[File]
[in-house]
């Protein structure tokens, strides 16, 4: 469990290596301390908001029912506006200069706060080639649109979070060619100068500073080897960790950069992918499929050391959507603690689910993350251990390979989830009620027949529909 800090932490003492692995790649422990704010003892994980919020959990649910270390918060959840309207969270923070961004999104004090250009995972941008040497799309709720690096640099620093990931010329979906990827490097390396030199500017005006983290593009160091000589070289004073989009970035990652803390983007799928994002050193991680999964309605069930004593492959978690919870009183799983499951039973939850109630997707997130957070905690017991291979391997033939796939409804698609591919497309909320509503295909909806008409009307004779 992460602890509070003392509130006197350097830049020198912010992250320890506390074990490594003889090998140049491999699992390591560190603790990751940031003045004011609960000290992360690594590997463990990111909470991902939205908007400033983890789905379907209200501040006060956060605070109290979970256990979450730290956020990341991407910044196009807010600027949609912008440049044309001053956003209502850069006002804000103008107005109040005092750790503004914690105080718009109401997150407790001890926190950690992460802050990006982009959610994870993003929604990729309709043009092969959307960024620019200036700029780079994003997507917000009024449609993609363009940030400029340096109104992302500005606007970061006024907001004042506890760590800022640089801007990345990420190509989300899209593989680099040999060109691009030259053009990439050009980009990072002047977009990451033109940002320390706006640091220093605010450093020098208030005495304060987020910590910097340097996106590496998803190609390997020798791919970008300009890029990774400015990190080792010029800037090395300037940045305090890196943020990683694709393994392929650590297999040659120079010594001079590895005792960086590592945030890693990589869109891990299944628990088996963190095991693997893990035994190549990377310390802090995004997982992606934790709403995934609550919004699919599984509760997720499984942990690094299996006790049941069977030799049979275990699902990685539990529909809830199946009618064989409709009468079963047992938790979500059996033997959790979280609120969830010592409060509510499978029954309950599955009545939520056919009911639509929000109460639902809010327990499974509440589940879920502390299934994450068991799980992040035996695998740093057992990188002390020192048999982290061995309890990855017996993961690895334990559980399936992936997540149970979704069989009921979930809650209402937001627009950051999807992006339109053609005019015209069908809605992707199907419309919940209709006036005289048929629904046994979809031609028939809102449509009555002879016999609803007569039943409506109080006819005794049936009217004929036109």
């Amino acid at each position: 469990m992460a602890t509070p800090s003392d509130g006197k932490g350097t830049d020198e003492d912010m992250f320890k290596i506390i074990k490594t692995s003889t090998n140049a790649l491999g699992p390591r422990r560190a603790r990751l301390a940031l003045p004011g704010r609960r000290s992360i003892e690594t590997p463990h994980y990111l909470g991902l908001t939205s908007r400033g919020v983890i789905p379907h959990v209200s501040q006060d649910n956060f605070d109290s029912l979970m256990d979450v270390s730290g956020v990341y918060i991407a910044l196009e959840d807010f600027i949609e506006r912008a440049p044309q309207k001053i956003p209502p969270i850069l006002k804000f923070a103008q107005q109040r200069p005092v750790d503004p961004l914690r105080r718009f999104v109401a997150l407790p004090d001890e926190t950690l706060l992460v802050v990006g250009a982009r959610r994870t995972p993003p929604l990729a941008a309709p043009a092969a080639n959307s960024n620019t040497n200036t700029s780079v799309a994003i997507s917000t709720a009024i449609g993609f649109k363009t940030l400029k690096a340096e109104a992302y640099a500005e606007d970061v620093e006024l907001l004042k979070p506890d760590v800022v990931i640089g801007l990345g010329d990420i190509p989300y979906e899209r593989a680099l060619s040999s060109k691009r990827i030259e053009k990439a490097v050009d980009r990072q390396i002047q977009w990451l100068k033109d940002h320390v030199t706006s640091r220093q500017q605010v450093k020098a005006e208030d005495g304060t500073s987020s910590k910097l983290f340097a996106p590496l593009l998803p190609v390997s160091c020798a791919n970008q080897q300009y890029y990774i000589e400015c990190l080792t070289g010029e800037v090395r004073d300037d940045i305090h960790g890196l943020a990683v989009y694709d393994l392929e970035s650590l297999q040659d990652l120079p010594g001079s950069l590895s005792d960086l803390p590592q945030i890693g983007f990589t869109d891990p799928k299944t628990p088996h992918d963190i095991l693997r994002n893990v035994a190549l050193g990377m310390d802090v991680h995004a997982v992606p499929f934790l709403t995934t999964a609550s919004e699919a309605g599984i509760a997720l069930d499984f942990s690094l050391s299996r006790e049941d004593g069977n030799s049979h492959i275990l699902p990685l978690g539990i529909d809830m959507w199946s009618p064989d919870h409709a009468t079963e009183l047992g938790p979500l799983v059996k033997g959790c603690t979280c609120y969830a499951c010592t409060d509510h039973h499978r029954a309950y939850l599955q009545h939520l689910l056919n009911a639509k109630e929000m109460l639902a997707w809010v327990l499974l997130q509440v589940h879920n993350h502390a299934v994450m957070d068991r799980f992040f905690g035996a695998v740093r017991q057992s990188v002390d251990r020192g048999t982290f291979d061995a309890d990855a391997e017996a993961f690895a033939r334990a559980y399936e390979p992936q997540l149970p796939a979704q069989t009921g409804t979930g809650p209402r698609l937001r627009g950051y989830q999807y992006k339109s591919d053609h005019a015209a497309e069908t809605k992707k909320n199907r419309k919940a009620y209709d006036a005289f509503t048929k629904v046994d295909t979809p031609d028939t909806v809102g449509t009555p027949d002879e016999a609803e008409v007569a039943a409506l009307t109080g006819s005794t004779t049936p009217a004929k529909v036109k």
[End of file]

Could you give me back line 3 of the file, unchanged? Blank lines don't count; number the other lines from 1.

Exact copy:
């Amino acid at each position: 469990m992460a602890t509070p800090s003392d509130g006197k932490g350097t830049d020198e003492d912010m992250f320890k290596i506390i074990k490594t692995s003889t090998n140049a790649l491999g699992p390591r422990r560190a603790r990751l301390a940031l003045p004011g704010r609960r000290s992360i003892e690594t590997p463990h994980y990111l909470g991902l908001t939205s908007r400033g919020v983890i789905p379907h959990v209200s501040q006060d649910n956060f605070d109290s029912l979970m256990d979450v270390s730290g956020v990341y918060i991407a910044l196009e959840d807010f600027i949609e506006r912008a440049p044309q309207k001053i956003p209502p969270i850069l006002k804000f923070a103008q107005q109040r200069p005092v750790d503004p961004l914690r105080r718009f999104v109401a997150l407790p004090d001890e926190t950690l706060l992460v802050v990006g250009a982009r959610r994870t995972p993003p929604l990729a941008a309709p043009a092969a080639n959307s960024n620019t040497n200036t700029s780079v799309a994003i997507s917000t709720a009024i449609g993609f649109k363009t940030l400029k690096a340096e109104a992302y640099a500005e606007d970061v620093e006024l907001l004042k979070p506890d760590v800022v990931i640089g801007l990345g010329d990420i190509p989300y979906e899209r593989a680099l060619s040999s060109k691009r990827i030259e053009k990439a490097v050009d980009r990072q390396i002047q977009w990451l100068k033109d940002h320390v030199t706006s640091r220093q500017q605010v450093k020098a005006e208030d005495g304060t500073s987020s910590k910097l983290f340097a996106p590496l593009l998803p190609v390997s160091c020798a791919n970008q080897q300009y890029y990774i000589e400015c990190l080792t070289g010029e800037v090395r004073d300037d940045i305090h960790g890196l943020a990683v989009y694709d393994l392929e970035s650590l297999q040659d990652l120079p010594g001079s950069l590895s005792d960086l803390p590592q945030i890693g983007f990589t869109d891990p799928k299944t628990p088996h992918d963190i095991l693997r994002n893990v035994a190549l050193g990377m310390d802090v991680h995004a997982v992606p499929f934790l709403t995934t999964a609550s919004e699919a309605g599984i509760a997720l069930d499984f942990s690094l050391s299996r006790e049941d004593g069977n030799s049979h492959i275990l699902p990685l978690g539990i529909d809830m959507w199946s009618p064989d919870h409709a009468t079963e009183l047992g938790p979500l799983v059996k033997g959790c603690t979280c609120y969830a499951c010592t409060d509510h039973h499978r029954a309950y939850l599955q009545h939520l689910l056919n009911a639509k109630e929000m109460l639902a997707w809010v327990l499974l997130q509440v589940h879920n993350h502390a299934v994450m957070d068991r799980f992040f905690g035996a695998v740093r017991q057992s990188v002390d251990r020192g048999t982290f291979d061995a309890d990855a391997e017996a993961f690895a033939r334990a559980y399936e390979p992936q997540l149970p796939a979704q069989t009921g409804t979930g809650p209402r698609l937001r627009g950051y989830q999807y992006k339109s591919d053609h005019a015209a497309e069908t809605k992707k909320n199907r419309k919940a009620y209709d006036a005289f509503t048929k629904v046994d295909t979809p031609d028939t909806v809102g449509t009555p027949d002879e016999a609803e008409v007569a039943a409506l009307t109080g006819s005794t004779t049936p009217a004929k529909v036109k």